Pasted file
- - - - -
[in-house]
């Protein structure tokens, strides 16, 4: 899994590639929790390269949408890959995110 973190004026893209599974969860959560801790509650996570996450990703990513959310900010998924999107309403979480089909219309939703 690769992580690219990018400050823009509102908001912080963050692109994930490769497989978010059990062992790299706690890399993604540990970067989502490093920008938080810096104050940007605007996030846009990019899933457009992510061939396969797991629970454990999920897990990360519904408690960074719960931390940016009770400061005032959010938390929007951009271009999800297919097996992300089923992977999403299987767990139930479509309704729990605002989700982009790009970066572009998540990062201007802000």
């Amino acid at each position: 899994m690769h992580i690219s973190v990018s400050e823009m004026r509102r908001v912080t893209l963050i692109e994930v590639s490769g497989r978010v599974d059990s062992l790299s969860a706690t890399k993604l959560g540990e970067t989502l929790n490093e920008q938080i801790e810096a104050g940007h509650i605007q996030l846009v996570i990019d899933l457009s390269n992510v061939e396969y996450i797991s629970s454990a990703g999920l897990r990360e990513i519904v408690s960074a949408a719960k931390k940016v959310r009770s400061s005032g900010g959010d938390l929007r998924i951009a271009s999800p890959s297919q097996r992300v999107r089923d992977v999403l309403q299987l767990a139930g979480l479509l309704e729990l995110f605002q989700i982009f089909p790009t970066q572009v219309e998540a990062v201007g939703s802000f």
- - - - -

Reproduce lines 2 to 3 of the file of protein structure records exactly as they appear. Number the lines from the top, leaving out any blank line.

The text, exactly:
């Protein structure tokens, strides 16, 4: 899994590639929790390269949408890959995110 973190004026893209599974969860959560801790509650996570996450990703990513959310900010998924999107309403979480089909219309939703 690769992580690219990018400050823009509102908001912080963050692109994930490769497989978010059990062992790299706690890399993604540990970067989502490093920008938080810096104050940007605007996030846009990019899933457009992510061939396969797991629970454990999920897990990360519904408690960074719960931390940016009770400061005032959010938390929007951009271009999800297919097996992300089923992977999403299987767990139930479509309704729990605002989700982009790009970066572009998540990062201007802000």
């Amino acid at each position: 899994m690769h992580i690219s973190v990018s400050e823009m004026r509102r908001v912080t893209l963050i692109e994930v590639s490769g497989r978010v599974d059990s062992l790299s969860a706690t890399k993604l959560g540990e970067t989502l929790n490093e920008q938080i801790e810096a104050g940007h509650i605007q996030l846009v996570i990019d899933l457009s390269n992510v061939e396969y996450i797991s629970s454990a990703g999920l897990r990360e990513i519904v408690s960074a949408a719960k931390k940016v959310r009770s400061s005032g900010g959010d938390l929007r998924i951009a271009s999800p890959s297919q097996r992300v999107r089923d992977v999403l309403q299987l767990a139930g979480l479509l309704e729990l995110f605002q989700i982009f089909p790009t970066q572009v219309e998540a990062v201007g939703s802000f």